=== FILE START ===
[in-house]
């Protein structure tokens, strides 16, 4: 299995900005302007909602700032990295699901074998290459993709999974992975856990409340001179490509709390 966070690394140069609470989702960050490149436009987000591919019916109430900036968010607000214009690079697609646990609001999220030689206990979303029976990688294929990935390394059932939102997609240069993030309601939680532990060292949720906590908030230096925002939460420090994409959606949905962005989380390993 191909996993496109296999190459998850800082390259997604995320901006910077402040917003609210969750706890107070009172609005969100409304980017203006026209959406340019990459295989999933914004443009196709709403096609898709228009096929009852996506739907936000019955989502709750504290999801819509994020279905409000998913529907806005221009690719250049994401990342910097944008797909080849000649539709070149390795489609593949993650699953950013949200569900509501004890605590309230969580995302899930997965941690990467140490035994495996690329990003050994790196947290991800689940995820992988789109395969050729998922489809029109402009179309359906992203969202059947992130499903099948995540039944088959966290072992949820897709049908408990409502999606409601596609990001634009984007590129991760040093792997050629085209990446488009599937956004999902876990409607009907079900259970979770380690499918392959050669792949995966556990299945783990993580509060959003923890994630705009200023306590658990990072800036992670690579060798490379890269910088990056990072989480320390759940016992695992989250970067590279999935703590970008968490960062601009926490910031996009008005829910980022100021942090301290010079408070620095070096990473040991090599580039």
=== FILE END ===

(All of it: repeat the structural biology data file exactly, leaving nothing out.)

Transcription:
[in-house]
């Protein structure tokens, strides 16, 4: 299995900005302007909602700032990295699901074998290459993709999974992975856990409340001179490509709390 966070690394140069609470989702960050490149436009987000591919019916109430900036968010607000214009690079697609646990609001999220030689206990979303029976990688294929990935390394059932939102997609240069993030309601939680532990060292949720906590908030230096925002939460420090994409959606949905962005989380390993 191909996993496109296999190459998850800082390259997604995320901006910077402040917003609210969750706890107070009172609005969100409304980017203006026209959406340019990459295989999933914004443009196709709403096609898709228009096929009852996506739907936000019955989502709750504290999801819509994020279905409000998913529907806005221009690719250049994401990342910097944008797909080849000649539709070149390795489609593949993650699953950013949200569900509501004890605590309230969580995302899930997965941690990467140490035994495996690329990003050994790196947290991800689940995820992988789109395969050729998922489809029109402009179309359906992203969202059947992130499903099948995540039944088959966290072992949820897709049908408990409502999606409601596609990001634009984007590129991760040093792997050629085209990446488009599937956004999902876990409607009907079900259970979770380690499918392959050669792949995966556990299945783990993580509060959003923890994630705009200023306590658990990072800036992670690579060798490379890269910088990056990072989480320390759940016992695992989250970067590279999935703590970008968490960062601009926490910031996009008005829910980022100021942090301290010079408070620095070096990473040991090599580039």